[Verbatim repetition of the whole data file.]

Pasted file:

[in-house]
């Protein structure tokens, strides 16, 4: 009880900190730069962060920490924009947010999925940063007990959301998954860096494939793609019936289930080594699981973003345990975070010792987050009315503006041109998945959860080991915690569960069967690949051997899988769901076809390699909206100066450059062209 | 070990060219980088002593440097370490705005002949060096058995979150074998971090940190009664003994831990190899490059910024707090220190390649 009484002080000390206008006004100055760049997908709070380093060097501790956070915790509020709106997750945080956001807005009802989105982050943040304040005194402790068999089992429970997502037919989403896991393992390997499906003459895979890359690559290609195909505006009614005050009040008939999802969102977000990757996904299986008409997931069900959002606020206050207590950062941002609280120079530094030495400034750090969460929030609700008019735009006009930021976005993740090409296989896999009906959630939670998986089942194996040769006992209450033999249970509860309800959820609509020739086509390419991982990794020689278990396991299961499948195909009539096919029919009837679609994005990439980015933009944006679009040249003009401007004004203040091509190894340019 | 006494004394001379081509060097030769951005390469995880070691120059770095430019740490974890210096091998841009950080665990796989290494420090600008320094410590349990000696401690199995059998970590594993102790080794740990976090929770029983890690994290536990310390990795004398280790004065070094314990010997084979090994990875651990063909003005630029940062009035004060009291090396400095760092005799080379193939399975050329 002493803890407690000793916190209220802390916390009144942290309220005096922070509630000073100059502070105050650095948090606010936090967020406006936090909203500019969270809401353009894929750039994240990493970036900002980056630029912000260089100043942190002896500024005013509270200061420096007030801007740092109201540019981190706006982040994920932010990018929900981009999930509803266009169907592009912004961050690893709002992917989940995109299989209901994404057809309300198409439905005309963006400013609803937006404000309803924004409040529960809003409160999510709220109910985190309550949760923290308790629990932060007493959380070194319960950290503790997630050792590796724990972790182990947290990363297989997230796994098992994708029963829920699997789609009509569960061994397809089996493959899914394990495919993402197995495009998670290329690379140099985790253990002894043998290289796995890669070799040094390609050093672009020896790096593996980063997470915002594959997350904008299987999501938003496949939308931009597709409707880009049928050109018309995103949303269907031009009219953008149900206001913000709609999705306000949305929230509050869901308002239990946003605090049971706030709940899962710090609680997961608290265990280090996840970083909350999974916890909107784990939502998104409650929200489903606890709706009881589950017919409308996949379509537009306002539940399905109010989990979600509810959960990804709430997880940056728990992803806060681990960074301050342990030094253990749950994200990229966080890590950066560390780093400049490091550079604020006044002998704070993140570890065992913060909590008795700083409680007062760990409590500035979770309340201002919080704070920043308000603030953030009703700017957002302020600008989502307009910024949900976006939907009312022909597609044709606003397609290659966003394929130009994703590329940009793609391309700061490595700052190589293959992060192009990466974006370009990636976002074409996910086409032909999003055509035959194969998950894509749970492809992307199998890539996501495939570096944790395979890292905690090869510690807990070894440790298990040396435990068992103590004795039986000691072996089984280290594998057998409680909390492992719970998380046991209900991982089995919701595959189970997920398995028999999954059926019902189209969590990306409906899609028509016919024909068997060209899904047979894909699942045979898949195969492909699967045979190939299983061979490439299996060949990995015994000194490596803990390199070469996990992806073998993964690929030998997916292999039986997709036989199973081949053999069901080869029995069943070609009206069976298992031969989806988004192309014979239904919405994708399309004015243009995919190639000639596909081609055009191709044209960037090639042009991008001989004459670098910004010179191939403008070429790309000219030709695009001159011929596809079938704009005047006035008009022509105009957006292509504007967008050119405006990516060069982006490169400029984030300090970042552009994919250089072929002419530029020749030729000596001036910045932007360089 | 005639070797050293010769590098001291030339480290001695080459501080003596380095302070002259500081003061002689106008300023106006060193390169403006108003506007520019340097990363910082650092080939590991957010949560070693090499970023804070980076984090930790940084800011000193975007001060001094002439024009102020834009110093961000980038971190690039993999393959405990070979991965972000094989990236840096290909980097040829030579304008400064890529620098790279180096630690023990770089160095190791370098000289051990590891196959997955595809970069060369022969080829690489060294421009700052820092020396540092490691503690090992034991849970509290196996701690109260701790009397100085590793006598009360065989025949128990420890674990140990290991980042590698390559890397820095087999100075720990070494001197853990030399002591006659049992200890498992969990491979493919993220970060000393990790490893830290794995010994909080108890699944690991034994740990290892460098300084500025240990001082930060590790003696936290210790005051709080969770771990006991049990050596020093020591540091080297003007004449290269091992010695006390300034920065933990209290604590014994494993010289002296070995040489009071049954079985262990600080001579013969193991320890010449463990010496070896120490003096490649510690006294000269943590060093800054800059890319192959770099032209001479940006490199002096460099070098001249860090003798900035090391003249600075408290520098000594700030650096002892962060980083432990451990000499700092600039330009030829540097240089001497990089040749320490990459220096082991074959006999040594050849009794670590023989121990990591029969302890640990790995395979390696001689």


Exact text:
[in-house]
């Protein structure tokens, strides 16, 4: 009880900190730069962060920490924009947010999925940063007990959301998954860096494939793609019936289930080594699981973003345990975070010792987050009315503006041109998945959860080991915690569960069967690949051997899988769901076809390699909206100066450059062209 | 070990060219980088002593440097370490705005002949060096058995979150074998971090940190009664003994831990190899490059910024707090220190390649 009484002080000390206008006004100055760049997908709070380093060097501790956070915790509020709106997750945080956001807005009802989105982050943040304040005194402790068999089992429970997502037919989403896991393992390997499906003459895979890359690559290609195909505006009614005050009040008939999802969102977000990757996904299986008409997931069900959002606020206050207590950062941002609280120079530094030495400034750090969460929030609700008019735009006009930021976005993740090409296989896999009906959630939670998986089942194996040769006992209450033999249970509860309800959820609509020739086509390419991982990794020689278990396991299961499948195909009539096919029919009837679609994005990439980015933009944006679009040249003009401007004004203040091509190894340019 | 006494004394001379081509060097030769951005390469995880070691120059770095430019740490974890210096091998841009950080665990796989290494420090600008320094410590349990000696401690199995059998970590594993102790080794740990976090929770029983890690994290536990310390990795004398280790004065070094314990010997084979090994990875651990063909003005630029940062009035004060009291090396400095760092005799080379193939399975050329 002493803890407690000793916190209220802390916390009144942290309220005096922070509630000073100059502070105050650095948090606010936090967020406006936090909203500019969270809401353009894929750039994240990493970036900002980056630029912000260089100043942190002896500024005013509270200061420096007030801007740092109201540019981190706006982040994920932010990018929900981009999930509803266009169907592009912004961050690893709002992917989940995109299989209901994404057809309300198409439905005309963006400013609803937006404000309803924004409040529960809003409160999510709220109910985190309550949760923290308790629990932060007493959380070194319960950290503790997630050792590796724990972790182990947290990363297989997230796994098992994708029963829920699997789609009509569960061994397809089996493959899914394990495919993402197995495009998670290329690379140099985790253990002894043998290289796995890669070799040094390609050093672009020896790096593996980063997470915002594959997350904008299987999501938003496949939308931009597709409707880009049928050109018309995103949303269907031009009219953008149900206001913000709609999705306000949305929230509050869901308002239990946003605090049971706030709940899962710090609680997961608290265990280090996840970083909350999974916890909107784990939502998104409650929200489903606890709706009881589950017919409308996949379509537009306002539940399905109010989990979600509810959960990804709430997880940056728990992803806060681990960074301050342990030094253990749950994200990229966080890590950066560390780093400049490091550079604020006044002998704070993140570890065992913060909590008795700083409680007062760990409590500035979770309340201002919080704070920043308000603030953030009703700017957002302020600008989502307009910024949900976006939907009312022909597609044709606003397609290659966003394929130009994703590329940009793609391309700061490595700052190589293959992060192009990466974006370009990636976002074409996910086409032909999003055509035959194969998950894509749970492809992307199998890539996501495939570096944790395979890292905690090869510690807990070894440790298990040396435990068992103590004795039986000691072996089984280290594998057998409680909390492992719970998380046991209900991982089995919701595959189970997920398995028999999954059926019902189209969590990306409906899609028509016919024909068997060209899904047979894909699942045979898949195969492909699967045979190939299983061979490439299996060949990995015994000194490596803990390199070469996990992806073998993964690929030998997916292999039986997709036989199973081949053999069901080869029995069943070609009206069976298992031969989806988004192309014979239904919405994708399309004015243009995919190639000639596909081609055009191709044209960037090639042009991008001989004459670098910004010179191939403008070429790309000219030709695009001159011929596809079938704009005047006035008009022509105009957006292509504007967008050119405006990516060069982006490169400029984030300090970042552009994919250089072929002419530029020749030729000596001036910045932007360089 | 005639070797050293010769590098001291030339480290001695080459501080003596380095302070002259500081003061002689106008300023106006060193390169403006108003506007520019340097990363910082650092080939590991957010949560070693090499970023804070980076984090930790940084800011000193975007001060001094002439024009102020834009110093961000980038971190690039993999393959405990070979991965972000094989990236840096290909980097040829030579304008400064890529620098790279180096630690023990770089160095190791370098000289051990590891196959997955595809970069060369022969080829690489060294421009700052820092020396540092490691503690090992034991849970509290196996701690109260701790009397100085590793006598009360065989025949128990420890674990140990290991980042590698390559890397820095087999100075720990070494001197853990030399002591006659049992200890498992969990491979493919993220970060000393990790490893830290794995010994909080108890699944690991034994740990290892460098300084500025240990001082930060590790003696936290210790005051709080969770771990006991049990050596020093020591540091080297003007004449290269091992010695006390300034920065933990209290604590014994494993010289002296070995040489009071049954079985262990600080001579013969193991320890010449463990010496070896120490003096490649510690006294000269943590060093800054800059890319192959770099032209001479940006490199002096460099070098001249860090003798900035090391003249600075408290520098000594700030650096002892962060980083432990451990000499700092600039330009030829540097240089001497990089040749320490990459220096082991074959006999040594050849009794670590023989121990990591029969302890640990790995395979390696001689």